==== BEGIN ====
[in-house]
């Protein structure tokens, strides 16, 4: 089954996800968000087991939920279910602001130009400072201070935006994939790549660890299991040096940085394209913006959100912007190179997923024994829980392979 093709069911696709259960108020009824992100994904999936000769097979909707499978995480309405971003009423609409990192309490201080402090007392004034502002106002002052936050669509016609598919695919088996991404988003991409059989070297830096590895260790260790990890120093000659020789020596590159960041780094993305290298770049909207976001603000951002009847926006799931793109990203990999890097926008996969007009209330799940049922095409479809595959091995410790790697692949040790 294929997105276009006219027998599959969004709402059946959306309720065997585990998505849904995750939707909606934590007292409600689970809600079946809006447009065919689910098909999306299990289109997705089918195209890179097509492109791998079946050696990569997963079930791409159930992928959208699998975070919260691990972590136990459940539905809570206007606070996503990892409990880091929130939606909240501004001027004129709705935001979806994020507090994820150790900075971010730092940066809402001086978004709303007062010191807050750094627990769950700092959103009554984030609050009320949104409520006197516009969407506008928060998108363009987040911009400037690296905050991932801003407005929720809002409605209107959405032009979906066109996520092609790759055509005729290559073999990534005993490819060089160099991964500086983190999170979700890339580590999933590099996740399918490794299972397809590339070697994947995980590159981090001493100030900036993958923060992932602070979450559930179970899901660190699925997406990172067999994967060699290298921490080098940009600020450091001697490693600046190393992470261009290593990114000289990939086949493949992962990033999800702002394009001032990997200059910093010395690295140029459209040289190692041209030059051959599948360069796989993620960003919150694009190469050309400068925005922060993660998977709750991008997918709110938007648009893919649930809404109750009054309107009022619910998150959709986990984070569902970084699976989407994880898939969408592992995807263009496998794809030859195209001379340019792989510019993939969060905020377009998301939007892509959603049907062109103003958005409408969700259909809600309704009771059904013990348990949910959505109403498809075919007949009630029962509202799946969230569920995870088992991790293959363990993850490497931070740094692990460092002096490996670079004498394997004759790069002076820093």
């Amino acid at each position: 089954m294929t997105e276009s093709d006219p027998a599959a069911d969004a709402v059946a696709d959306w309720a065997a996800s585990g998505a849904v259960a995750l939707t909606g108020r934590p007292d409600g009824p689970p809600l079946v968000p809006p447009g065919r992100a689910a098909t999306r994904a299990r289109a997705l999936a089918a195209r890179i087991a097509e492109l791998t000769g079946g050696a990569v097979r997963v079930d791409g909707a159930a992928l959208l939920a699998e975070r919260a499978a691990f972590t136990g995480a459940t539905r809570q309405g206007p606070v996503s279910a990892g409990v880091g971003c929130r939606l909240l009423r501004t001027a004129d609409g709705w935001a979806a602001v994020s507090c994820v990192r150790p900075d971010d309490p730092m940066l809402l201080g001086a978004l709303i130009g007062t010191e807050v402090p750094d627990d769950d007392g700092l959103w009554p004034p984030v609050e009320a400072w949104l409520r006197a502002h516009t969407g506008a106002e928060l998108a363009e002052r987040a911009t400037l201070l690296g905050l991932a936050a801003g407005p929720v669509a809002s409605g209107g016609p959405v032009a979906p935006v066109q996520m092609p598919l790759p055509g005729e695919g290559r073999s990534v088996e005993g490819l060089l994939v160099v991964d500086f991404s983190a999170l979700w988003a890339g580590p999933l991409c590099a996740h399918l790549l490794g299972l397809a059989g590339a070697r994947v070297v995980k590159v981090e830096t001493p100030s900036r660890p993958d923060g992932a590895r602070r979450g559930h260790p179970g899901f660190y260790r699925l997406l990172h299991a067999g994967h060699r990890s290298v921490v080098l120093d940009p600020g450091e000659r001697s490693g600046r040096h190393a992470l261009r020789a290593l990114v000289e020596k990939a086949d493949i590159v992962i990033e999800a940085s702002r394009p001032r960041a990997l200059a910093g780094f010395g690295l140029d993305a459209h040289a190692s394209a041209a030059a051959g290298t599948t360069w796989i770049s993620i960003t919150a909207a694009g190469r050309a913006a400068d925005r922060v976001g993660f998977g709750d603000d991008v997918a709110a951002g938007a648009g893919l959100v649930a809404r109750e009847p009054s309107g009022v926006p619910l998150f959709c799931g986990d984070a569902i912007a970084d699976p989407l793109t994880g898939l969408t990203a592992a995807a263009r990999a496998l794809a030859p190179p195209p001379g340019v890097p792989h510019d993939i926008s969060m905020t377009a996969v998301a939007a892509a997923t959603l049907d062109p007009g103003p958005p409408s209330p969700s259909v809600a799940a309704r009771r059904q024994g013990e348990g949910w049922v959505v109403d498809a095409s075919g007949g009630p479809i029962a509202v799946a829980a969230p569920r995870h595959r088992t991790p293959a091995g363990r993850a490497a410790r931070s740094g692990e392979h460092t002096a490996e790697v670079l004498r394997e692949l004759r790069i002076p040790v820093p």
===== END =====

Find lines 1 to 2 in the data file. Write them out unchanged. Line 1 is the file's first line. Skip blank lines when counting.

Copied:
[in-house]
């Protein structure tokens, strides 16, 4: 089954996800968000087991939920279910602001130009400072201070935006994939790549660890299991040096940085394209913006959100912007190179997923024994829980392979 093709069911696709259960108020009824992100994904999936000769097979909707499978995480309405971003009423609409990192309490201080402090007392004034502002106002002052936050669509016609598919695919088996991404988003991409059989070297830096590895260790260790990890120093000659020789020596590159960041780094993305290298770049909207976001603000951002009847926006799931793109990203990999890097926008996969007009209330799940049922095409479809595959091995410790790697692949040790 294929997105276009006219027998599959969004709402059946959306309720065997585990998505849904995750939707909606934590007292409600689970809600079946809006447009065919689910098909999306299990289109997705089918195209890179097509492109791998079946050696990569997963079930791409159930992928959208699998975070919260691990972590136990459940539905809570206007606070996503990892409990880091929130939606909240501004001027004129709705935001979806994020507090994820150790900075971010730092940066809402001086978004709303007062010191807050750094627990769950700092959103009554984030609050009320949104409520006197516009969407506008928060998108363009987040911009400037690296905050991932801003407005929720809002409605209107959405032009979906066109996520092609790759055509005729290559073999990534005993490819060089160099991964500086983190999170979700890339580590999933590099996740399918490794299972397809590339070697994947995980590159981090001493100030900036993958923060992932602070979450559930179970899901660190699925997406990172067999994967060699290298921490080098940009600020450091001697490693600046190393992470261009290593990114000289990939086949493949992962990033999800702002394009001032990997200059910093010395690295140029459209040289190692041209030059051959599948360069796989993620960003919150694009190469050309400068925005922060993660998977709750991008997918709110938007648009893919649930809404109750009054309107009022619910998150959709986990984070569902970084699976989407994880898939969408592992995807263009496998794809030859195209001379340019792989510019993939969060905020377009998301939007892509959603049907062109103003958005409408969700259909809600309704009771059904013990348990949910959505109403498809075919007949009630029962509202799946969230569920995870088992991790293959363990993850490497931070740094692990460092002096490996670079004498394997004759790069002076820093």